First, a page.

“I know that when I say immediately,” said the Group Captain, “you think I mean sometime in the near to distant future. But please try to humour me occasionally.”
“Sorry, Sir,” the Flight Lieutenant said. He didn’t salute; the Group Captain pretended not to notice.
“Shall we sit here?”
They sat on wooden chairs.
“We shouldn’t smoke.” The Group Captain offered the Flight Lieutenant a cigarette. “But I think this place has been abandoned long enough.”
“Thank you, Sir.”
“I had a disquieting dream last night. One that points to events that may affect the future of us all. I felt I needed to share it with you.”
“Yes?” the Flight Lieutenant said.
“I dreamed about the City. The one beyond the desert. You flew over it on a reconnaissance mission this morning.”
“They’ve done well in building it and, since they have, the Episcopal High Committee believes it should be theirs.”
“Please say more than yes, would you? It feels like I’m talking to a machine.”
“My apologies, Sir.”
“At any rate, I dreamed of our planned operation, where we will send forth a force of zeppelins, and place them stationary over the City. Menacing. Dominating the sky, with fighters flying missions in their defense. High Command hopes that this will show the people of the City the futility of resistance.”
“I see, Sir.”
“But how could we have known that the City has prepared itself for such a contingency. Or perhaps it hasn’t. Perhaps what is foretold in my dream occurs organically. Dare I say, magically?”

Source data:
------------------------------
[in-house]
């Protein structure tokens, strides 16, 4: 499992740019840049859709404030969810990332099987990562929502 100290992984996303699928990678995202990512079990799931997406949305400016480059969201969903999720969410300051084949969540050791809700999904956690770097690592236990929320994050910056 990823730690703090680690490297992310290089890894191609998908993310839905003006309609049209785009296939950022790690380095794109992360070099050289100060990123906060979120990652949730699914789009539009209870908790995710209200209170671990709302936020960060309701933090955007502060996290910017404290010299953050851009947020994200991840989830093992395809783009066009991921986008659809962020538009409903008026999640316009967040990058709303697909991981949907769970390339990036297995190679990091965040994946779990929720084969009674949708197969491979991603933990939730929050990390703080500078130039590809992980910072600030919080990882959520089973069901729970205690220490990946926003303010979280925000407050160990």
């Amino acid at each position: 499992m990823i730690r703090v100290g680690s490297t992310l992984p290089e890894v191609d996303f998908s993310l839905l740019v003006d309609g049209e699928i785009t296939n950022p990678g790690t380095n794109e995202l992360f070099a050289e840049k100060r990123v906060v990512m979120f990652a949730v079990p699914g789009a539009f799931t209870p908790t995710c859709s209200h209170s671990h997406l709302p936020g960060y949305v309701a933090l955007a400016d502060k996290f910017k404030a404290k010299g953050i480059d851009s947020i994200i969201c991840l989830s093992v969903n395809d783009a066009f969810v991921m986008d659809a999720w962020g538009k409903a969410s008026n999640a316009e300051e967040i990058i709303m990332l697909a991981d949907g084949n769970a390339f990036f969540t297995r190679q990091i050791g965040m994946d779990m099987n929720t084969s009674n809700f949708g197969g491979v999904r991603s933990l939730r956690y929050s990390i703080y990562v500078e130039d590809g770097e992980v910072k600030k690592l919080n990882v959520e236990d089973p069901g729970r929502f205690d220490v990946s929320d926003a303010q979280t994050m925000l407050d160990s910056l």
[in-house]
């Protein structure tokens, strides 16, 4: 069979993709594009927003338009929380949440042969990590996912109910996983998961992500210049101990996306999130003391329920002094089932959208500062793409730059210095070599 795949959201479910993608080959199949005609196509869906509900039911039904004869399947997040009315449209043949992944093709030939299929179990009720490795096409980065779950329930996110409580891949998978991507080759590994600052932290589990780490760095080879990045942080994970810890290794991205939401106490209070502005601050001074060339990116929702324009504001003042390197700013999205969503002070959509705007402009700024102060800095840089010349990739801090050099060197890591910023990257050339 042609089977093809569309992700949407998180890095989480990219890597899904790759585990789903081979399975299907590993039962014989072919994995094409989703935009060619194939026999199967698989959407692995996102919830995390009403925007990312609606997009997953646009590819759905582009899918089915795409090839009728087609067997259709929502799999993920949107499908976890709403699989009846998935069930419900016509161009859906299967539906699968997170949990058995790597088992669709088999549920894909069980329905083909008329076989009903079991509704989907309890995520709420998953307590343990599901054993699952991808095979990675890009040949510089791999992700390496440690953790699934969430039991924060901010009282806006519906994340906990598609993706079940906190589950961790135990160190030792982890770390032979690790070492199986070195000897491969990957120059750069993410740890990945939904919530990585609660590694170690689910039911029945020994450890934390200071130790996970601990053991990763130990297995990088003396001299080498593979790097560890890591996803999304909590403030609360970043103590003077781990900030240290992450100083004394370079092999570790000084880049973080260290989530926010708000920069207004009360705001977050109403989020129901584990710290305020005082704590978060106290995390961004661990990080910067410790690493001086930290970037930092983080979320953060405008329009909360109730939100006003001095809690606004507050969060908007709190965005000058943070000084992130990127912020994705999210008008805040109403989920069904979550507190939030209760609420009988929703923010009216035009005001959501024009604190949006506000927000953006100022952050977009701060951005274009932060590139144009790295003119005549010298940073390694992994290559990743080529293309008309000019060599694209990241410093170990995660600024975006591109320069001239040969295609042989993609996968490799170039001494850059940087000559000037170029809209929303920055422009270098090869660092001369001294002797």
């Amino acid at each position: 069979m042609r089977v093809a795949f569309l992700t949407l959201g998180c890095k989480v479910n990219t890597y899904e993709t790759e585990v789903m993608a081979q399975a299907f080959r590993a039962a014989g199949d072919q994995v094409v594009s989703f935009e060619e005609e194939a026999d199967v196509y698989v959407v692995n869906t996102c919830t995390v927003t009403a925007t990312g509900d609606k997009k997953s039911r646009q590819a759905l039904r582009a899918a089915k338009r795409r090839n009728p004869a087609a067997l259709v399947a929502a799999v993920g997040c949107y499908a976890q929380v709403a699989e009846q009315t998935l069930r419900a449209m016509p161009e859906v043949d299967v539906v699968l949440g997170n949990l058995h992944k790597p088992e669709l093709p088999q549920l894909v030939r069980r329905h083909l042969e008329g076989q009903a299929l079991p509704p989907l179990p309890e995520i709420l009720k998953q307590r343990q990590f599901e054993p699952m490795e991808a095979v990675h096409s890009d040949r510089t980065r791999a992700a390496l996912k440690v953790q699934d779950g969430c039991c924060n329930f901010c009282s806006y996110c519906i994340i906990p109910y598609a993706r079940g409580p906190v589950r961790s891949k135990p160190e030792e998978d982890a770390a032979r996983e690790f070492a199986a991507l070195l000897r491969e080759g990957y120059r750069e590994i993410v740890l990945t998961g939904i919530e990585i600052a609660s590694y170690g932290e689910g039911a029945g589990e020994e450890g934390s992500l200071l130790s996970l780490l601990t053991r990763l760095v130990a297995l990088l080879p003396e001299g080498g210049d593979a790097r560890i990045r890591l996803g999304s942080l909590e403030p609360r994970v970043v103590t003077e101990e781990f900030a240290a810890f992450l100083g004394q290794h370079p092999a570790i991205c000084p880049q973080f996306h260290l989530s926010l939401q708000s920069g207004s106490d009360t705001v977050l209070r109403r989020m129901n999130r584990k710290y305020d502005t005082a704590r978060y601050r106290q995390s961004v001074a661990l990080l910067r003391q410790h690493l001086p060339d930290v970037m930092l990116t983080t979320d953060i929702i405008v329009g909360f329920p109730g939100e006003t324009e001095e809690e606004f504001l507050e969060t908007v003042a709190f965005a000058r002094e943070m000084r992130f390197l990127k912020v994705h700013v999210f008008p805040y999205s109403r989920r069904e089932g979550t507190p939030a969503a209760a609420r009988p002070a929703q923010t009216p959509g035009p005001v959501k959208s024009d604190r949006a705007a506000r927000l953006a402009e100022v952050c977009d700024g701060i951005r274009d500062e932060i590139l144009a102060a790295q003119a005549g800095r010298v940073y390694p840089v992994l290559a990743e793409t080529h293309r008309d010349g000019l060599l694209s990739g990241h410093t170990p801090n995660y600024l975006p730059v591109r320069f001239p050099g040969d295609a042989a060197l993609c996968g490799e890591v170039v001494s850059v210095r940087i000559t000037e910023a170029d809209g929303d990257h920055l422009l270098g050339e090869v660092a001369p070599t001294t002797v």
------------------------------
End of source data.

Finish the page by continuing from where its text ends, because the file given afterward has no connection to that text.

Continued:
“Go on, Sir.” The Flight Lieutenant sipped and smoked, and thought of a woman with long hair the colour of the desert, and the way she didn’t say goodbye.
“Now remember, this was only a dream. Well more of a vision, really. I’m often in a trance when these things happen. But as our zeppelins and aeroplanes moved in over the City, the people below stopped what they were doing, and all at once looked skyward together, and after a moment, began to sing in unison. It was a startling song. A great song, blunt like a weapon, but exquisite to hear. Lyrical, but wordless. Is that possible? And almost tuneless. It was so disturbing.” The Group Captain shook his head.
“The music didn’t come from the people alone,” he continued, “but the architecture and art, too. The things that would be ours in victory. From the electrification and civil systems. The roadways. The bronze and stained glass. From the highest spires and the underground where their tunnels weave invisibly.
“Our zeppelins and aeroplanes crumbled and fell to Earth, where they became dust. And as our pilots died, the City’s song changed, and became a requiem.”
“A terrible vision, Sir,” said the Flight Lieutenant.
“A man with my responsibilities shouldn’t have such visions,” the Group Captain said.
“No, Sir. Yours must be a great burden.”
“You can see now why we cannot proceed with the plan.”
“Obviously, a futile endeavour.”
“Indeed,” said the Group Captain, looking at the Doppler Cyclonic—parked, muscular and ballistic. “You love it, don’t you, Flight Lieutenant? The car, I mean.”
“I do, Sir. Though to love a thing may seem selfish and odd.”
“I’ve never loved anything,” the Group Captain said. “That may seem even stranger.”
“It doesn’t seem possible, Sir.” She didn’t say goodbye, but left behind her locket in a pocket of his jacket.
“Maybe I love the skull and propeller.”
“It’s good that we can talk like this.”
“Yes,” said the Flight Lieutenant.